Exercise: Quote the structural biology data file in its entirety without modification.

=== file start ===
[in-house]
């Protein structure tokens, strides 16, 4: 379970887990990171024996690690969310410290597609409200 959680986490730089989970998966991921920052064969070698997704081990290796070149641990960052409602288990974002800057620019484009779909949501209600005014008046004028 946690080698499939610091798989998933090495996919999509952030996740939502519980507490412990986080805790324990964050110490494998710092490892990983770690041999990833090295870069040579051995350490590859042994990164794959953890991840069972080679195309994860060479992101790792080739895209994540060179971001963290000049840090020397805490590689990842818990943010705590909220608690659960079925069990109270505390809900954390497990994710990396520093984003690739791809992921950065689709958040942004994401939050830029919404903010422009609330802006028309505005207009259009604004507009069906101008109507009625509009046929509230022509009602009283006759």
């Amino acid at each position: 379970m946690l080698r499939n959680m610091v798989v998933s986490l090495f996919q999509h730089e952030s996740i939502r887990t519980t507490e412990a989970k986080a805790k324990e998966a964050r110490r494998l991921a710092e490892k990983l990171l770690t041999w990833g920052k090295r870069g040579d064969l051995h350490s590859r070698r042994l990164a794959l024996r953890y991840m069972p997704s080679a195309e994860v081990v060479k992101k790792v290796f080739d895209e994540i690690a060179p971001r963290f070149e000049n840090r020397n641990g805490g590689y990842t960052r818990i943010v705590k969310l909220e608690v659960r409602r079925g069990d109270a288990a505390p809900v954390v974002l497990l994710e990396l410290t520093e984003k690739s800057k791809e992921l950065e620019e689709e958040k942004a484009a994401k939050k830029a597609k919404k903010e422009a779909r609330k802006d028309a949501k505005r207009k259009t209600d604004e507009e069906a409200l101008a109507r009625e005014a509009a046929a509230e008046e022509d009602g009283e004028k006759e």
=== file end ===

[in-house]
């Protein structure tokens, strides 16, 4: 379970887990990171024996690690969310410290597609409200 959680986490730089989970998966991921920052064969070698997704081990290796070149641990960052409602288990974002800057620019484009779909949501209600005014008046004028 946690080698499939610091798989998933090495996919999509952030996740939502519980507490412990986080805790324990964050110490494998710092490892990983770690041999990833090295870069040579051995350490590859042994990164794959953890991840069972080679195309994860060479992101790792080739895209994540060179971001963290000049840090020397805490590689990842818990943010705590909220608690659960079925069990109270505390809900954390497990994710990396520093984003690739791809992921950065689709958040942004994401939050830029919404903010422009609330802006028309505005207009259009604004507009069906101008109507009625509009046929509230022509009602009283006759």
């Amino acid at each position: 379970m946690l080698r499939n959680m610091v798989v998933s986490l090495f996919q999509h730089e952030s996740i939502r887990t519980t507490e412990a989970k986080a805790k324990e998966a964050r110490r494998l991921a710092e490892k990983l990171l770690t041999w990833g920052k090295r870069g040579d064969l051995h350490s590859r070698r042994l990164a794959l024996r953890y991840m069972p997704s080679a195309e994860v081990v060479k992101k790792v290796f080739d895209e994540i690690a060179p971001r963290f070149e000049n840090r020397n641990g805490g590689y990842t960052r818990i943010v705590k969310l909220e608690v659960r409602r079925g069990d109270a288990a505390p809900v954390v974002l497990l994710e990396l410290t520093e984003k690739s800057k791809e992921l950065e620019e689709e958040k942004a484009a994401k939050k830029a597609k919404k903010e422009a779909r609330k802006d028309a949501k505005r207009k259009t209600d604004e507009e069906a409200l101008a109507r009625e005014a509009a046929a509230e008046e022509d009602g009283e004028k006759e």